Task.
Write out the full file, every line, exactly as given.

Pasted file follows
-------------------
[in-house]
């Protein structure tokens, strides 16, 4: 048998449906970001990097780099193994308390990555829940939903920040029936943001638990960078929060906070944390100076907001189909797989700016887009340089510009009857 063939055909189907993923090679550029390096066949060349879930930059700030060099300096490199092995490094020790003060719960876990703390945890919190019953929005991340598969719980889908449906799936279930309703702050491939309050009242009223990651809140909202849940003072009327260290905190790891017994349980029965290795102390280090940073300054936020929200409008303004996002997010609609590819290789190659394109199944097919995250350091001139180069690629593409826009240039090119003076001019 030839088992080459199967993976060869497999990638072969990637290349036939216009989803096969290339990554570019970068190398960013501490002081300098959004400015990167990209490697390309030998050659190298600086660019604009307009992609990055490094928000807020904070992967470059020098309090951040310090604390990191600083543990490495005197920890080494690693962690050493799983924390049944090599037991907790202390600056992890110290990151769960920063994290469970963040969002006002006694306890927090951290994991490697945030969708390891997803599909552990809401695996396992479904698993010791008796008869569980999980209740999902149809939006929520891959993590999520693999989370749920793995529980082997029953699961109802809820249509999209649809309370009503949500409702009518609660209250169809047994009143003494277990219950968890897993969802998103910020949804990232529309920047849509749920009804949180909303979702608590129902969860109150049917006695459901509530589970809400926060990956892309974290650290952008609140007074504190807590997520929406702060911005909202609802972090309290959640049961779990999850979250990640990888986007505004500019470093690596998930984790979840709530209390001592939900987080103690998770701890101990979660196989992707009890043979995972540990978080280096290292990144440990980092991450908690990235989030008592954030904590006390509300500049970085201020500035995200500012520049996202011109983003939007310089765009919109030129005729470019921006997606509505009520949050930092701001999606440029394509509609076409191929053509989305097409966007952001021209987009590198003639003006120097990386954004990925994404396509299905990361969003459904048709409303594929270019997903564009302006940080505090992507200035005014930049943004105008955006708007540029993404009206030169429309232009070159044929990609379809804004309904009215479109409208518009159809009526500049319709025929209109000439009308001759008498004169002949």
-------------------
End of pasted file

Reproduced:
[in-house]
């Protein structure tokens, strides 16, 4: 048998449906970001990097780099193994308390990555829940939903920040029936943001638990960078929060906070944390100076907001189909797989700016887009340089510009009857 063939055909189907993923090679550029390096066949060349879930930059700030060099300096490199092995490094020790003060719960876990703390945890919190019953929005991340598969719980889908449906799936279930309703702050491939309050009242009223990651809140909202849940003072009327260290905190790891017994349980029965290795102390280090940073300054936020929200409008303004996002997010609609590819290789190659394109199944097919995250350091001139180069690629593409826009240039090119003076001019 030839088992080459199967993976060869497999990638072969990637290349036939216009989803096969290339990554570019970068190398960013501490002081300098959004400015990167990209490697390309030998050659190298600086660019604009307009992609990055490094928000807020904070992967470059020098309090951040310090604390990191600083543990490495005197920890080494690693962690050493799983924390049944090599037991907790202390600056992890110290990151769960920063994290469970963040969002006002006694306890927090951290994991490697945030969708390891997803599909552990809401695996396992479904698993010791008796008869569980999980209740999902149809939006929520891959993590999520693999989370749920793995529980082997029953699961109802809820249509999209649809309370009503949500409702009518609660209250169809047994009143003494277990219950968890897993969802998103910020949804990232529309920047849509749920009804949180909303979702608590129902969860109150049917006695459901509530589970809400926060990956892309974290650290952008609140007074504190807590997520929406702060911005909202609802972090309290959640049961779990999850979250990640990888986007505004500019470093690596998930984790979840709530209390001592939900987080103690998770701890101990979660196989992707009890043979995972540990978080280096290292990144440990980092991450908690990235989030008592954030904590006390509300500049970085201020500035995200500012520049996202011109983003939007310089765009919109030129005729470019921006997606509505009520949050930092701001999606440029394509509609076409191929053509989305097409966007952001021209987009590198003639003006120097990386954004990925994404396509299905990361969003459904048709409303594929270019997903564009302006940080505090992507200035005014930049943004105008955006708007540029993404009206030169429309232009070159044929990609379809804004309904009215479109409208518009159809009526500049319709025929209109000439009308001759008498004169002949």